May 21, 2015

A Lot Of Speculation In The Marketplace

A report from the Virginian Pilot. “A national research and consulting company says the Hampton Roads real estate market may be approaching another housing bubble. Hampton Roads ‘is starting to show some signs of a bubble,’ said David Macpherson, chief economist for Smithfield & Wainwright. ‘It hasn’t risen up enough to get into the bubble stage, but if it keeps going, then it will be.’”

“According to Smithfield & Wainwright’s report, sales prices in the Virginia Beach metropolitan area for the fourth quarter of 2014 were 14.4 percent higher than what it would cost to rebuild if the homes were destroyed. Regions with ratios higher than 10 percent are considered at risk of forming real estate bubbles, said Hogan Copeland II, chairman of Smithfield & Wainwright. Until 1997, appraisals had to take the cost of rebuilding into account, Copeland said, but laws changed the requirements. ‘There’s no check and balance in there,’ he said.”

“Apparently, we haven’t learned our lesson from the collapse, according to Copeland. ‘I see a lot of speculation in the marketplace,’ he said. ‘Since inventory in certain areas is low, people are starting to bid up on properties again.’”

The Star Telegram in Texas. “New home building permits for Tarrant County rose in April to the second highest number since August of 2014, according to numbers from the Real Estate Center at Texas A&M University. Like many metro areas nationwide, the Tarrant area is showing pent up demand for new homes as well as the need for a larger inventory. Pam Yoakum, a real estate agent in Southlake, said she listed a home two weeks ago for $315,000 and had three offers within six hours. One of the offers was $7,500 higher than the asking price. ‘When properties are priced right, there will be multiple offers,’ Yoakum said, adding however that ‘appraisers are still playing a huge role in getting to closing. More and more, homes are appraising for the sales price.’”

The Aspen Daily News in Colorado. “In the forum broadcast on Aspen Public Radio, city council candidates Mick Ireland and Bert Myrin agreed that the town is in the middle of an affordable housing crisis. Myrin blamed a council decision in 2012 that allowed expanded short-term vacation rentals. Ireland said the problem has less to do with Airbnb-type rentals, and more with global forces of wealth inequality turning properties that once housed locals into second homes. ‘A town without babies, no matter how beautiful or famous or wealthy, has no claim to vitality,’ said Ireland.”

Twin Cities Business in Minnesota. “Downtown Minneapolis has been ground zero for developers of new apartments in recent years. But by the end of March, there were 695 vacant apartment units sitting empty there – enough to fill two larger apartment towers. Minneapolis-based Marquette Advisors reports a vacancy rate of 8.8 percent for downtown Minneapolis at the end of the first quarter in its latest report. That’s up from a vacancy rate of 5 percent during the same time in 2014.”

“Meanwhile, there are several additional apartment buildings still in the development pipeline for downtown. The Marquette Advisors report notes that another 866 new units are expected to open yet this year. For the full year, Marquette Advisors is forecasting that about 3,100 new apartments will open across the Twin Cities. By the end of 2015, that means that more than 10,000 new apartment units will have been completed between 2013 and 2015 across the metro.”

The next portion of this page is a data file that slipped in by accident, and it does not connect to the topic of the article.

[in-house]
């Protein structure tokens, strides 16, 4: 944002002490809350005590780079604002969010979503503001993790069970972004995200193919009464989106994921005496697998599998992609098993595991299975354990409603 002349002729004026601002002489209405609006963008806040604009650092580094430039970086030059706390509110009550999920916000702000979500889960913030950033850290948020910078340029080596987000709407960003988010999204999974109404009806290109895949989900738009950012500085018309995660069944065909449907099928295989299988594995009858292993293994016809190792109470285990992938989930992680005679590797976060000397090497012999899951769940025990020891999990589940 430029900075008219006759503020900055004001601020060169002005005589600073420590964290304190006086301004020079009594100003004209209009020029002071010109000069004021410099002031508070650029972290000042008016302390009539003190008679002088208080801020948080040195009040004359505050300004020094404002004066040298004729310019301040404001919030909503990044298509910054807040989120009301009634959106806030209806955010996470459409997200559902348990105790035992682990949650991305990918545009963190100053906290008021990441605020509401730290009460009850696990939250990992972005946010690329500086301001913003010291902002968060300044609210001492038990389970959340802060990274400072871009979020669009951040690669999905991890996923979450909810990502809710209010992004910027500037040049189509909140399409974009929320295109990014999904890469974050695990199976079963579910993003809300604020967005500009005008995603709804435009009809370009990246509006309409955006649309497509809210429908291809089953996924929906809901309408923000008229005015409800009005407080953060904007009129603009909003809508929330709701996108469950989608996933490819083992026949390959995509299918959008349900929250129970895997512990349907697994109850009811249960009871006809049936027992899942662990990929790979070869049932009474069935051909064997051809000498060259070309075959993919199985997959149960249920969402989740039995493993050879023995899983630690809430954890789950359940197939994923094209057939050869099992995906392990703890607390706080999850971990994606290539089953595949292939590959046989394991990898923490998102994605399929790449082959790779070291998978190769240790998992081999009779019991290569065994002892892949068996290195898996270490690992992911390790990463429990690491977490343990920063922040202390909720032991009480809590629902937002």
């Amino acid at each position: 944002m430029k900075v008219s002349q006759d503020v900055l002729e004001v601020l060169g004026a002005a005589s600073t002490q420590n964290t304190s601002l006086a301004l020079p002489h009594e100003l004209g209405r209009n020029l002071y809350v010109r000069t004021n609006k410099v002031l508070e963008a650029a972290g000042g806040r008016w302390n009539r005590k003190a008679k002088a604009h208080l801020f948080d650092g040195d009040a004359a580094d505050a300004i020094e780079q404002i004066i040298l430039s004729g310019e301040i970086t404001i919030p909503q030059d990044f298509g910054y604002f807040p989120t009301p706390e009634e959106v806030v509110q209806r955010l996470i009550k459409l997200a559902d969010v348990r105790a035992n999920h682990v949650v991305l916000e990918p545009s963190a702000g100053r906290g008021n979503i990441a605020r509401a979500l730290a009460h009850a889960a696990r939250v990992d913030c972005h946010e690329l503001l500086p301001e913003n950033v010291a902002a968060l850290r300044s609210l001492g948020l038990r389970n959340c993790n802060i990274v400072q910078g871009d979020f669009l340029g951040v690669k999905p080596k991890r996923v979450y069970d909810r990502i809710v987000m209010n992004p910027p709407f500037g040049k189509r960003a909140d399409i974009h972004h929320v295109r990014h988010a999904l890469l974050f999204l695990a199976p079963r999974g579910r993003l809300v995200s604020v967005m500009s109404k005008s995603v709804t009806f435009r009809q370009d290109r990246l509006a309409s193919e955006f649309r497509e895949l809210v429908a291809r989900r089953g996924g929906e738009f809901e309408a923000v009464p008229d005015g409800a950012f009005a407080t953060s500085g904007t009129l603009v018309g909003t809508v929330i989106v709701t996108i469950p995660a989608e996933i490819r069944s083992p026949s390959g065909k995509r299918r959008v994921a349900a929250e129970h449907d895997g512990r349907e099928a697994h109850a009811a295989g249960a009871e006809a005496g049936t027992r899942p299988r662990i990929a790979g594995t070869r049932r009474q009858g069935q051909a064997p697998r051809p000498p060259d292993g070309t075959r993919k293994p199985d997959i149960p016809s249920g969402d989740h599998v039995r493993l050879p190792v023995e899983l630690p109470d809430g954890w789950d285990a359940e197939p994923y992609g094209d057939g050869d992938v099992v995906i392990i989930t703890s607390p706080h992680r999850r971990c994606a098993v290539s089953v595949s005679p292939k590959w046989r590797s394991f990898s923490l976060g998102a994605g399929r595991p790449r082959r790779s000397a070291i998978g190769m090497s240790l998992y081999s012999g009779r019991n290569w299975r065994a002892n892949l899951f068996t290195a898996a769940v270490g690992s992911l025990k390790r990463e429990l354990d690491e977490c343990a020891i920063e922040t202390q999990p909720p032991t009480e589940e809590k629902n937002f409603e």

The Real Deal on Florida. “While Palm Beach County’s residential condominium market has rebounded from the worst days of the 2007-09 recession, it has barely treaded water over the past year, data shows. The 12 months ended April 30 saw 11,292 non-foreclosure condo sales, down 3.4 percent from 11,691 in the year-earlier period, according to CoreLogic data compiled by Metrostudy. The average price for new condos plunged 28 percent to $556,818 in the latest period from $769,482 a year ago.”

“‘We’re in the final phase of shaking out inventory from the last cycle,’ said David Cobb, regional director of Metrostudy South Florida. ‘While new construction is pretty muted, the inventory of the last cycle is being absorbed. A lot of re-sales are available.’”

“On the new construction front, Cobb said he knows of only one sizable project currently being built in the county. But plenty more may be on the way. Projects for about 4,000 new condos are underway or in the approval process, according to Jack McCabe, CEO of McCabe Research & Consulting in Deerfield Beach. That pales in comparison to 8,000 in Broward County and 22,000 in Miami-Dade.”

The Daily Pilot in California. “A former co-owner of surf- and skate-wear brand RVCA pleaded not guilty to charges that he bilked his mortgage lender out of more than a half-million dollars when he lied about not being able to repay the loan. In 2010, Conan Hayes persuaded Bank of America to let him sell his Costa Mesa home at a loss, in what’s known as a short sale, even though he had recently sold his stake in RVCA for millions of dollars, according to the Orange County district attorney’s office.”

“According to the district attorney’s office, the short sale of Hayes’ home cost Bank of America $586,245. That was the amount remaining on Hayes’ loan after the sale, but the debt was settled based on the belief that Hayes could not pay, according to prosecutors. Prosecutors say Hayes applied to short-sell the house in 2010 and later told his lender that he was unemployed. He neglected to disclose that he had sold his share of RVCA three months earlier for more than $7.5 million, prosecutors allege. Hayes, 40, could face up to five years in jail if convicted of one felony count of grand theft with a sentencing enhancement for a loss of more than $200,000.”

Bits Bucket for May 21, 2015

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